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J Am Chem Soc. 2012 Jun 27;134(25):10436-50. doi: 10.1021/ja3006463. Epub 2012 Jun 14.

Fundamental reaction pathway and free energy profile for inhibition of proteasome by Epoxomicin.

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Department of Chemistry, Zhengzhou University, Daxue Road, Zhengzhou, Henan 450052, China.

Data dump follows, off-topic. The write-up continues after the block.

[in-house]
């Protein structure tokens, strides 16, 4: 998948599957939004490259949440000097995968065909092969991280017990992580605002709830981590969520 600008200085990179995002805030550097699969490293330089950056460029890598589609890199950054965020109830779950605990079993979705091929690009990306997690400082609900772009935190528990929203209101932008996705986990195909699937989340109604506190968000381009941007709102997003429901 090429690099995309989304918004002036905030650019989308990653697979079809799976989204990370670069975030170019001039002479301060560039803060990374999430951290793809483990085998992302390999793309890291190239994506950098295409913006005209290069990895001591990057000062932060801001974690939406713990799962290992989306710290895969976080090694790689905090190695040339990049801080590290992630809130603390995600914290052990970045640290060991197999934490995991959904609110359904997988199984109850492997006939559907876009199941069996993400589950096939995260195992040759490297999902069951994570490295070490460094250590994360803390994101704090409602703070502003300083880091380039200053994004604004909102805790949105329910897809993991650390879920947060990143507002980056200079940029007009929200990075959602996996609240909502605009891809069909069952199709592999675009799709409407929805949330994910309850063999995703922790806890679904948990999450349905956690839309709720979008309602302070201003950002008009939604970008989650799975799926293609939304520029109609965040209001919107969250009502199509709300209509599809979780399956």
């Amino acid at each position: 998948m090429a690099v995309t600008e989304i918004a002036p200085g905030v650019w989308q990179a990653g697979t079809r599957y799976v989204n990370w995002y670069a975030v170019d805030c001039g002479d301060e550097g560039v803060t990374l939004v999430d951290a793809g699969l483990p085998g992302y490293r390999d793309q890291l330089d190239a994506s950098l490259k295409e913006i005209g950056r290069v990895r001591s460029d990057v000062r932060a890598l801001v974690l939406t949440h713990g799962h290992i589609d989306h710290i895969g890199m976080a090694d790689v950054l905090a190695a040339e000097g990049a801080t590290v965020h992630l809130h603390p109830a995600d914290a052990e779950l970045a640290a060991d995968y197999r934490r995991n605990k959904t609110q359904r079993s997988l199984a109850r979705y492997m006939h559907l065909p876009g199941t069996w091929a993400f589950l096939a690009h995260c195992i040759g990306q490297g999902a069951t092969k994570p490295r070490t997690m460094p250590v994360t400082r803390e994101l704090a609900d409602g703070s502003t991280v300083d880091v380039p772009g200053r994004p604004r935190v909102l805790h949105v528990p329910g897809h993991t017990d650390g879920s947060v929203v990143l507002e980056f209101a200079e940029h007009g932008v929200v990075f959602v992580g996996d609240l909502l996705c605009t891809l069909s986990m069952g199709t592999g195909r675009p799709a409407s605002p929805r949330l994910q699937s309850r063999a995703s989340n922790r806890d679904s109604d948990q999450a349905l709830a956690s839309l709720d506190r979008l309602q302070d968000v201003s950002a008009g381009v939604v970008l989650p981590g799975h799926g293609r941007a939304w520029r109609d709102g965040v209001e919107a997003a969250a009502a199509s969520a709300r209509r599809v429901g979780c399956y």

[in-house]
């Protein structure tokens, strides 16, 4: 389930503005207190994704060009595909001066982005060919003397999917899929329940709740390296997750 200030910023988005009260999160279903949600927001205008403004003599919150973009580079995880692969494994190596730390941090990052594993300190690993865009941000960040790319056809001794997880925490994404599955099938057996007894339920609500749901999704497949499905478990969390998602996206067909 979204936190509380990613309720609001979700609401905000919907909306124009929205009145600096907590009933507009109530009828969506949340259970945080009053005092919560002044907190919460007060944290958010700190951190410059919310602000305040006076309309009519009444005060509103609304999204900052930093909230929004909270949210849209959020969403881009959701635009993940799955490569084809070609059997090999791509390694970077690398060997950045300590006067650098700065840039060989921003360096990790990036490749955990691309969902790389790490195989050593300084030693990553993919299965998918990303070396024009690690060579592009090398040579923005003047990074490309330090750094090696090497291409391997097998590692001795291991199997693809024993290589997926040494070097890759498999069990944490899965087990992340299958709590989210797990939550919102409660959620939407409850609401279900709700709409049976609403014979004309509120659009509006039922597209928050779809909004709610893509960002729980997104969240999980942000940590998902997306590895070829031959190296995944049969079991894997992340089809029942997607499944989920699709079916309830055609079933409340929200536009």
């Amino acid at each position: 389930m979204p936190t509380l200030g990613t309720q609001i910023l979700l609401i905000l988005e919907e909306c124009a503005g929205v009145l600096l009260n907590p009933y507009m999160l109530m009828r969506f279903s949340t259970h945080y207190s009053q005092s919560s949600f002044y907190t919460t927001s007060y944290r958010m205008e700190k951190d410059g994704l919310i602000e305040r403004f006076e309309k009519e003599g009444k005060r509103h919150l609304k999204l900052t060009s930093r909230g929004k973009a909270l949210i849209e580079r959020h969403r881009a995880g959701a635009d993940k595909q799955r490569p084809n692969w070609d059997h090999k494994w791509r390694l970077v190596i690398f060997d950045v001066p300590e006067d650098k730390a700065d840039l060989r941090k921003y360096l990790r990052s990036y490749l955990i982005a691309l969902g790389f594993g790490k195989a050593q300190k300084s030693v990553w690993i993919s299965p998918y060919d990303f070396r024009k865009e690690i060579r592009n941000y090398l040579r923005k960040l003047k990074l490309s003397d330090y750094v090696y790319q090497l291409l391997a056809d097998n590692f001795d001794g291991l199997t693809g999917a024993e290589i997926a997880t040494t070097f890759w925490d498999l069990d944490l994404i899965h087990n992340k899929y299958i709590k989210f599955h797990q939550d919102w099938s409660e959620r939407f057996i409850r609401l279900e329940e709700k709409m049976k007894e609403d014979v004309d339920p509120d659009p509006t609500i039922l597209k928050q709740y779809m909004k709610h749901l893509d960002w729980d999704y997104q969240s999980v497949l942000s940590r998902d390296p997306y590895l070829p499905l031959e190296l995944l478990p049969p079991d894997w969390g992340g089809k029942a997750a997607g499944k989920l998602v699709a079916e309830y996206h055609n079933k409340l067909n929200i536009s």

First-principles quantum mechanical/molecular mechanical free energy calculations have been performed to provide the first detailed computational study on the possible mechanisms for reaction of proteasome with a representative peptide inhibitor, Epoxomicin (EPX). The calculated results reveal that the most favorable reaction pathway consists of five steps. The first is a proton transfer process, activating Thr1-O(γ) directly by Thr1-N(z) to form a zwitterionic intermediate. The next step is nucleophilic attack on the carbonyl carbon of EPX by the negatively charged Thr1-O(γ) atom, followed by a proton transfer from Thr1-N(z) to the carbonyl oxygen of EPX (third step). Then, Thr1-N(z) attacks on the carbon of the epoxide group of EPX, accompanied by the epoxide ring-opening (S(N)2 nucleophilic substitution) such that a zwitterionic morpholino ring is formed between residue Thr1 and EPX. Finally, the product of morpholino ring is generated via another proton transfer. Noteworthy, Thr1-O(γ) can be activated directly by Thr1-N(z) to form the zwitterionic intermediate (with a free energy barrier of only 9.9 kcal/mol), and water cannot assist the rate-determining step, which is remarkably different from the previous perception that a water molecule should mediate the activation process. The fourth reaction step has the highest free energy barrier (23.6 kcal/mol) which is reasonably close to the activation free energy (∼21-22 kcal/mol) derived from experimental kinetic data. The obtained novel mechanistic insights should be valuable for not only future rational design of more efficient proteasome inhibitors but also understanding the general reaction mechanism of proteasome with a peptide or protein.

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